SAEFVIC is the central reporting service in Victoria for any significant adverse event following immunisation (AEFI). It is a public health partnership initiative of the Victorian Immunisation Program and is funded by the Department of Health, Victoria.

All immunisations are medications and all medications do have minor, common or expected side effects. An AEFI is any unexpected or severe side effect that can happen following the administration of any immunisation. Such an event may be caused by the immunisation itself or may be unrelated and occur by chance after the immunisation. Severe side effects from vaccines are rare and common side effects are usually mild and short-lasting. An AEFI can also be an error related to the way a vaccine was stored, prepared or administered.

  • What should be reported?

    You should report:

    • Any event felt to be significant following immunisation, regardless of whether you think the side effect was related to the vaccine or not
    • Any expected symptoms that have not gone away after a few days
    • Any side effects following an immunisation which requires assessment by a doctor or nurse
    • Suspected shoulder injury related to vaccine administration (SIRVA)
    • Any immunisation administration errors
  • What does not need reporting?

    You do not need to routinely report:

    • Minor, common or expected side effects
      • These may include pain, redness, swelling and tenderness at the injection site, tiredness, headache, muscle pain, nausea, fever and chills, feeling unwell or joint pain
      • For further details of minor, common or expected side effects to National Immunisation Program (NIP) and influenza vaccines refer to Vaccine Side Effects
      • For further details of minor, common and expected side effects following COVID-19 vaccines refer to After your AstraZeneca Vaccine and After your Pfizer (COMIRNATY) Vaccine
  • Why report to SAEFVIC?

    • All data related to AEFI is confidentially collected and analysed as part of vaccine safety monitoring in Victoria
    • Any trends or signals in adverse events are notified and investigated quickly, in close liaison with Victorian and national health authorities (Therapeutic Goods Administration)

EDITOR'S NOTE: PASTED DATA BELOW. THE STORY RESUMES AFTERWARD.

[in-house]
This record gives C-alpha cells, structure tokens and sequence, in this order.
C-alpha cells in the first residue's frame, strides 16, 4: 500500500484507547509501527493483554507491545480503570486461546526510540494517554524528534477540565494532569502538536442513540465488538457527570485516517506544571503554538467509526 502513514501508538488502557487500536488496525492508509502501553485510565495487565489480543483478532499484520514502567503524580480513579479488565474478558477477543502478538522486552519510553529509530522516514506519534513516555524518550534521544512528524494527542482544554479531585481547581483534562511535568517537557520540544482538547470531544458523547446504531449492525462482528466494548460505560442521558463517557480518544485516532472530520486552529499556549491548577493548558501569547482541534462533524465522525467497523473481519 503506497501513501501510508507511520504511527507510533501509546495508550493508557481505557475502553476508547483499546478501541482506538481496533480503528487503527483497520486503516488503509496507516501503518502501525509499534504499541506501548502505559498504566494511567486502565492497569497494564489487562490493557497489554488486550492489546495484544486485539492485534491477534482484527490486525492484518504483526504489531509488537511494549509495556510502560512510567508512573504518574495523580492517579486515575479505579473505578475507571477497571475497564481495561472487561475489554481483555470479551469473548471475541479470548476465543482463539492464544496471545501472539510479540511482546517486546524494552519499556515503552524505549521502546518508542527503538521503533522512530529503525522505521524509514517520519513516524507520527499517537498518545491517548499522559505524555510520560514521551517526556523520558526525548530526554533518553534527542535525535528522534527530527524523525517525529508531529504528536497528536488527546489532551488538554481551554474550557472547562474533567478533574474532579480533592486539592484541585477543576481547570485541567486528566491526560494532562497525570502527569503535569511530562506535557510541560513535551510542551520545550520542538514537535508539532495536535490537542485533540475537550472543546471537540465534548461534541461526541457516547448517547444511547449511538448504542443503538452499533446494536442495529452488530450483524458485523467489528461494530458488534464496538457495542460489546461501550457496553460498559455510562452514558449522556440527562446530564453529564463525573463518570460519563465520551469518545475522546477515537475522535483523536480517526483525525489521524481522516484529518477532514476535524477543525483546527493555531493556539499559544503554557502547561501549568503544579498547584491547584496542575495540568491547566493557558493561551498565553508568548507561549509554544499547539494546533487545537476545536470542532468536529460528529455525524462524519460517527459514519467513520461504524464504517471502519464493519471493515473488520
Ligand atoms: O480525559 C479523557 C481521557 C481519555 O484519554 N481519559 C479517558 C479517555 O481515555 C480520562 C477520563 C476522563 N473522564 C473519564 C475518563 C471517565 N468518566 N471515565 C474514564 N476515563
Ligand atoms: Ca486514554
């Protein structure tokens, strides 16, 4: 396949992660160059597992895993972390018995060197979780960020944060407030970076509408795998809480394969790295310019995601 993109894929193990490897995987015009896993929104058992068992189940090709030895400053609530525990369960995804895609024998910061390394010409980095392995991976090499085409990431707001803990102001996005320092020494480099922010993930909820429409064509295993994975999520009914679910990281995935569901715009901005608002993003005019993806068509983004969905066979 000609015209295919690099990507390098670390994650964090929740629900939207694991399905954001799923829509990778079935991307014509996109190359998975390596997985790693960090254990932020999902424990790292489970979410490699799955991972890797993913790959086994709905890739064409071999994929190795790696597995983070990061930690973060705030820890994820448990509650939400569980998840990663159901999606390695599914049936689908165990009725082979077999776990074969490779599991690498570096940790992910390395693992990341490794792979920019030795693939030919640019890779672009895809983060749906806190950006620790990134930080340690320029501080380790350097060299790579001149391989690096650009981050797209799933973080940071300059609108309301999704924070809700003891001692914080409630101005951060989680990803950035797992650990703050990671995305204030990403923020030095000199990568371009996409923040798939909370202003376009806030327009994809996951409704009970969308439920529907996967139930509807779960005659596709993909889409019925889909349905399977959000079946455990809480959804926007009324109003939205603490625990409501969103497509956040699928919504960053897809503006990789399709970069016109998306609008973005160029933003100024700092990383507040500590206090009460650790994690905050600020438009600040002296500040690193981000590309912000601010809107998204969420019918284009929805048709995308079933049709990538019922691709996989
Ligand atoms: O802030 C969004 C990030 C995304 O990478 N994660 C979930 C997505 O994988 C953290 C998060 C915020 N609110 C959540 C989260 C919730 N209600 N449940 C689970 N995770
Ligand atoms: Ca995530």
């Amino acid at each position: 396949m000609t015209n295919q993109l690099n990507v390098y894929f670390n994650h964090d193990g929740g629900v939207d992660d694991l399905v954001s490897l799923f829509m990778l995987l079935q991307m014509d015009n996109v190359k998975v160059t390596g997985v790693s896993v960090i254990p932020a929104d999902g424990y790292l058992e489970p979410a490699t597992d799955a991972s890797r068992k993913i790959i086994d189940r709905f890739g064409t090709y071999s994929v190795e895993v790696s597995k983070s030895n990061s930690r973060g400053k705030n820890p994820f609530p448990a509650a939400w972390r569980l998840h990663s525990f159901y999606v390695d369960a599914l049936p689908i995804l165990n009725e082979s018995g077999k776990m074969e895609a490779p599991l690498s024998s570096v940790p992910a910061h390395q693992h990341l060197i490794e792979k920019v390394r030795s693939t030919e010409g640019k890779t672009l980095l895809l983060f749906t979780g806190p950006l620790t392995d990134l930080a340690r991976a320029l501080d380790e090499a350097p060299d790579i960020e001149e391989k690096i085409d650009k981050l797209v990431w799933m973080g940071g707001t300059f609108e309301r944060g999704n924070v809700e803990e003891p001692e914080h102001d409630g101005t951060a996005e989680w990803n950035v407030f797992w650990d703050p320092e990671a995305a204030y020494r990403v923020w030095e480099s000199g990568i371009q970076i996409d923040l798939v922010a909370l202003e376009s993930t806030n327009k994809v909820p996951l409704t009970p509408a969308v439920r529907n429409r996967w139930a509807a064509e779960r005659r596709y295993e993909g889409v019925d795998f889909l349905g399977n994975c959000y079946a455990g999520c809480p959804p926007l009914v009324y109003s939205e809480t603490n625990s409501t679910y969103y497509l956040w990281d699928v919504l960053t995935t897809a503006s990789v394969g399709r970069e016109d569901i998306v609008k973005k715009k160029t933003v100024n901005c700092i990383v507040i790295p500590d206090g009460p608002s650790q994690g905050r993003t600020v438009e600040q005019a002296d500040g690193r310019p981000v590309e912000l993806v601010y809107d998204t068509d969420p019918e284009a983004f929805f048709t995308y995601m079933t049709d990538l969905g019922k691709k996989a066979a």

• SAEFVIC provides individualised clinical assistance for patients and families affected by an AEFI. This may be done via a face-to-face appointment with a specialist, telehealth consultation with a specialist or with an immunisation nurse over the phone
  • Should a patient be referred to a specialist immunisation clinic after experiencing AEFI?

    • Although there are some adverse events which prevent individuals from having further immunisations, for the majority of people future immunisation is still recommended.
    • SAEFVIC can facilitate specialist immunisation appointments for children and adults who have experienced a severe AEFI or who have complex immunisation requirements. During these consultations, immunisation plans can be discussed and individualised, with any recommended immunisations administered under medical supervision.
    • The VicSIS Network proves specialist immunisation services for adults who have experienced a severe AEFI following a COVID-19 vaccine, or those who have are identified as at risk of an AEFI (for example, people with a history of anaphylaxis). For further information, refer to MVEC: The VicSIS Network.

Anyone who experiences a severe AEFI should first seek medical attention from a health professional. Please see your GP, local emergency department or call 000 if immediate assistance is required. NB: SAEFVIC is not an emergency contact. Hours of operation are Monday – Friday, 9am – 5pm.

Authors: Nigel Crawford (Director, SAEFVIC, Murdoch Children’s Research Institute), Georgina Lewis (Clinical Manager, SAEFVIC, Murdoch Children’s Research Institute) and Rachael McGuire (Research Nurse, SAEFVIC, Murdoch Children’s Research Institute)

Reviewed by: Rachael McGuire (MVEC Education Nurse Coordinator) and Francesca Machingaifa (MVEC Education Nurse Coordinator)

Date: April 2021

Materials in this section are updated as new information and vaccines become available. The Melbourne Vaccine Education Centre (MVEC) staff regularly reviews materials for accuracy.

You should not consider the information in this site to be specific, professional medical advice for your personal health or for your family’s personal health. For medical concerns, including decisions about vaccinations, medications and other treatments, you should always consult a healthcare professional.